The degradation kinetics of the different tRNA precursors in vitro were highly dependent on the enzyme-to-substrate ratio and the presence of secondary structure in the 3′ extensions. At near stoichiometric RNase PH-to-substrate ratios, RNase PH rapidly degraded both classes of tRNA precursor to 1 nt from the discriminator base where it remained stalled for periods characteristic for each tRNA, but independent of the CCA motif (data not shown). At limiting enzyme concentrations, RNase PH first degraded the 3′ extensions to within 6 or 7 nt of the discriminator base with the accumulation of few intermediates, indicative of a processive mode of degradation (Figure 3). For trnSL-ala1 and trnD-cys, the accumulated intermediates were attributed to the secondary structures which caused both the termination of T7 transcription in the synthesis of the substrate and a block to RNase PH processivity. At 6–7 nt from the discriminator base, RNase PH action became more distributive, and precursors progressively shortened by 1 nt were visible, culminating in a significant accumulation of species 3 or 4 nt from the discriminator base. The trnB-Thr, trnD-Ser and trnB-Leu1 precursors, all of which possess a CCA motif, were degraded primarily to +4 or +3 (where the discriminator base is defined as 0) at the end of the 30 min experiment, while the CCA-less precursors trnI-Thr, trnSL-AlaI and trnD-Cys were reproducibly degraded 1 nt further (+3 or +2) in the same time period. This suggested that RNase PH might be sensitive to the presence of the CCA motif to some extent.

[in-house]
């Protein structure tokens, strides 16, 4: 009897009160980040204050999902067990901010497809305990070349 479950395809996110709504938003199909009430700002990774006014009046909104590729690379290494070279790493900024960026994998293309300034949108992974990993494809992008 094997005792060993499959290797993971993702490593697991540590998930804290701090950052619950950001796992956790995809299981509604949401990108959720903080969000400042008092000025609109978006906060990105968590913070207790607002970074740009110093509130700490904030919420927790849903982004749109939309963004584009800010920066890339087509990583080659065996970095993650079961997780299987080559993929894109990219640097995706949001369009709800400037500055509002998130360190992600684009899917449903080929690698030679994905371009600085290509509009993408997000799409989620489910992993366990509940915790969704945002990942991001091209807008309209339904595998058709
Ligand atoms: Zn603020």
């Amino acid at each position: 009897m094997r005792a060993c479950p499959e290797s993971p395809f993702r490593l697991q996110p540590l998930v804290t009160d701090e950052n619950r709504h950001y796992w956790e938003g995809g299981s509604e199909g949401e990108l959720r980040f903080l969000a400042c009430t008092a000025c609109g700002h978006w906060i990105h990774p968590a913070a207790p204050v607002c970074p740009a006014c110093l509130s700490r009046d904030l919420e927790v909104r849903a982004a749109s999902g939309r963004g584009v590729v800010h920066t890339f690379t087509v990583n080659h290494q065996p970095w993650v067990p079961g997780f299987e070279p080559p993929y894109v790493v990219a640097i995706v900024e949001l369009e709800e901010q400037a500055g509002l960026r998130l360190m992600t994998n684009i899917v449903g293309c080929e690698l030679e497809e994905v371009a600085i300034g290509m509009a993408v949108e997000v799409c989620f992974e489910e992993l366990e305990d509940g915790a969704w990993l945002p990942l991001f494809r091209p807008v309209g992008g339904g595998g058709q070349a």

To determine whether the CCA motif had an effect on the degradation kinetics of RNase PH independently of sequence variation in either the tRNA or the 3′ extension, we synthesized short variants of the trnI-Thr, trnD-Ser and trnB-Leu1 tRNA precursors, with and without a CCA sequence, and compared their degradation rates in vitro at limiting RNase PH concentrations. The precursors were designed to terminate 6 nt (+6) downstream from the discriminator base and the species with and without CCA differed from each other by substituting UA for the CC dinucleotide of the CCA motif. As was observed for the longer tRNA precursors, the first major pause by RNase PH was at +3 for CCA-less precursors, while for the CCA-containing variants, the enzyme first stopped at +4, before eventually moving to +3, the position required to yield a functional tRNA (Figure 4). This suggests that RNase PH can indeed sense the presence of the CCA motif when it gets close to the acceptor stem and, for reasons that are as yet unclear, hesitates before removing the +4 nt specifically from CCA-containing tRNA precursors. Purified native RNase PH behaves identically in vitro (data not shown), showing that this degradation pattern is not an artefact due to the His tag. RNase PH arrest at +4 in vitro is independent of nucleotide identity; A, C or U occupy this position in the three tRNA precursors tested.